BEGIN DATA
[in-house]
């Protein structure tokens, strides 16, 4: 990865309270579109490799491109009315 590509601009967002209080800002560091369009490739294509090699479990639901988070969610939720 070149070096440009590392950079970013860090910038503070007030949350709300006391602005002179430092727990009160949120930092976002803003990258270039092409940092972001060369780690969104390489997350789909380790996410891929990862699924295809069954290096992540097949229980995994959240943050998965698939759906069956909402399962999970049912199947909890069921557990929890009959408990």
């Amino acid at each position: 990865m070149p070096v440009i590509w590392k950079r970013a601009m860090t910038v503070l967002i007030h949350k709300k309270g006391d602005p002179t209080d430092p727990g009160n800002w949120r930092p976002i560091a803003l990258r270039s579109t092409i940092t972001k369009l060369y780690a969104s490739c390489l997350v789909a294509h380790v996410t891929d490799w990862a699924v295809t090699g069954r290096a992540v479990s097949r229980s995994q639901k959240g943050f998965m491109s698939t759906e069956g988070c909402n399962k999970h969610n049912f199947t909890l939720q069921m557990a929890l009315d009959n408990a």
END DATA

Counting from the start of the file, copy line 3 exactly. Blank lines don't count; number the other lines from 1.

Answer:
């Amino acid at each position: 990865m070149p070096v440009i590509w590392k950079r970013a601009m860090t910038v503070l967002i007030h949350k709300k309270g006391d602005p002179t209080d430092p727990g009160n800002w949120r930092p976002i560091a803003l990258r270039s579109t092409i940092t972001k369009l060369y780690a969104s490739c390489l997350v789909a294509h380790v996410t891929d490799w990862a699924v295809t090699g069954r290096a992540v479990s097949r229980s995994q639901k959240g943050f998965m491109s698939t759906e069956g988070c909402n399962k999970h969610n049912f199947t909890l939720q069921m557990a929890l009315d009959n408990a």